Dreamlike, polyphonic, multivoiced, sacred, and profane—Erica Dawson’s book-length poem When Rap Spoke Straight to God encapsulates the multifaceted presence of black womanhood in America ... Dawson’s lyric also exists on a higher plane. But as with every other allusion and mode of voice in When Rap Spoke Straight to God, biblical and mythological references come with a side of the prosaic and mundane. Dawson mixes biblical and mythological allusions with references to rap in the same breath ... The many voices of When Rap Spoke Straight to God echo the myriad stories of black America: art and struggle, past and present—and future.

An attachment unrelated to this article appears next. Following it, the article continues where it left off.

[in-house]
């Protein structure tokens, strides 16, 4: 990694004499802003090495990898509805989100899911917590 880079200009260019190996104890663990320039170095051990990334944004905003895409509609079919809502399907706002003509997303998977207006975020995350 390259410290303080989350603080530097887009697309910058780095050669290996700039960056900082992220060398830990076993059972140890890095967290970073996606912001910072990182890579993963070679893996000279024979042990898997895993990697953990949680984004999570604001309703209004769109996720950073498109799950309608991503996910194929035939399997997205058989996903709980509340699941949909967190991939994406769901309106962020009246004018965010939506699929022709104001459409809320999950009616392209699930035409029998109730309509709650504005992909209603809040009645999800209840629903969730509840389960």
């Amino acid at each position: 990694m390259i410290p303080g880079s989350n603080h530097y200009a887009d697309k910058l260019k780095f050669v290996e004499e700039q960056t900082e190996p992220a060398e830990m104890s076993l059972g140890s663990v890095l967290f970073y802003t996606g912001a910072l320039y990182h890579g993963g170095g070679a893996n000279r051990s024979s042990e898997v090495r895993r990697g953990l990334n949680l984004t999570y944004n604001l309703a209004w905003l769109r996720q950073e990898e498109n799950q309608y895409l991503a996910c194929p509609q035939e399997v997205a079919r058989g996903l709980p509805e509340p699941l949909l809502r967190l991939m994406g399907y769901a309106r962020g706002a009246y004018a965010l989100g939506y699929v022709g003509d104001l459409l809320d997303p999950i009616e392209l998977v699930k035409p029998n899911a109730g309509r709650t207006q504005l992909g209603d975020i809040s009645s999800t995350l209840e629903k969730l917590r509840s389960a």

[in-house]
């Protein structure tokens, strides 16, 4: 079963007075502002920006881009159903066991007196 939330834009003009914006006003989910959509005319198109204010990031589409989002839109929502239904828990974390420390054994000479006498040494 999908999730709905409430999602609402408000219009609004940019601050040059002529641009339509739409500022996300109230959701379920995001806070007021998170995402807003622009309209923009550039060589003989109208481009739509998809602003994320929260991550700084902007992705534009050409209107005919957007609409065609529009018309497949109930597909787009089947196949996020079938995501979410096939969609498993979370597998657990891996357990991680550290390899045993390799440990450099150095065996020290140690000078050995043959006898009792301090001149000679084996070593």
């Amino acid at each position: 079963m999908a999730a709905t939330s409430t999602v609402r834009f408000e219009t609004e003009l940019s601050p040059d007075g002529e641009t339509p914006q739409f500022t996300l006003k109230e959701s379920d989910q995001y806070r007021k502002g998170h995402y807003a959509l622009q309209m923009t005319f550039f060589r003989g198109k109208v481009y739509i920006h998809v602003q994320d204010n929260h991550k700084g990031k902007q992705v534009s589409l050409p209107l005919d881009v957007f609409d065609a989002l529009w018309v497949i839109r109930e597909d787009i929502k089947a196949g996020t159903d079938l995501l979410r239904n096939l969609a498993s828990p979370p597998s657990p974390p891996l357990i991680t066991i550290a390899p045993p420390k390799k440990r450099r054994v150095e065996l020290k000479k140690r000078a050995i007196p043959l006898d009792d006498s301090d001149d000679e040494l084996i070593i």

Dawson plays with many tropes—light and dark, the spiritual vs. the corporeal—while questioning the everyday myths that surround us ... Fans of traditional verse forms may already have Dawson on their radar from her previous collections, but in this one, the mash-up of forms within the longer epic poem does something unique. I had the impulse to go on a kind of traditional forms scavenger hunt within the book – here is a sestina! here is a sonnet!—but ultimately had to curb that impulse... In When Rap Spoke Straight to God, Dawson carves a space within the tradition for her own innovative voice: Here is a black female voice simultaneously working out of that tradition, and against that tradition, making it wholly new.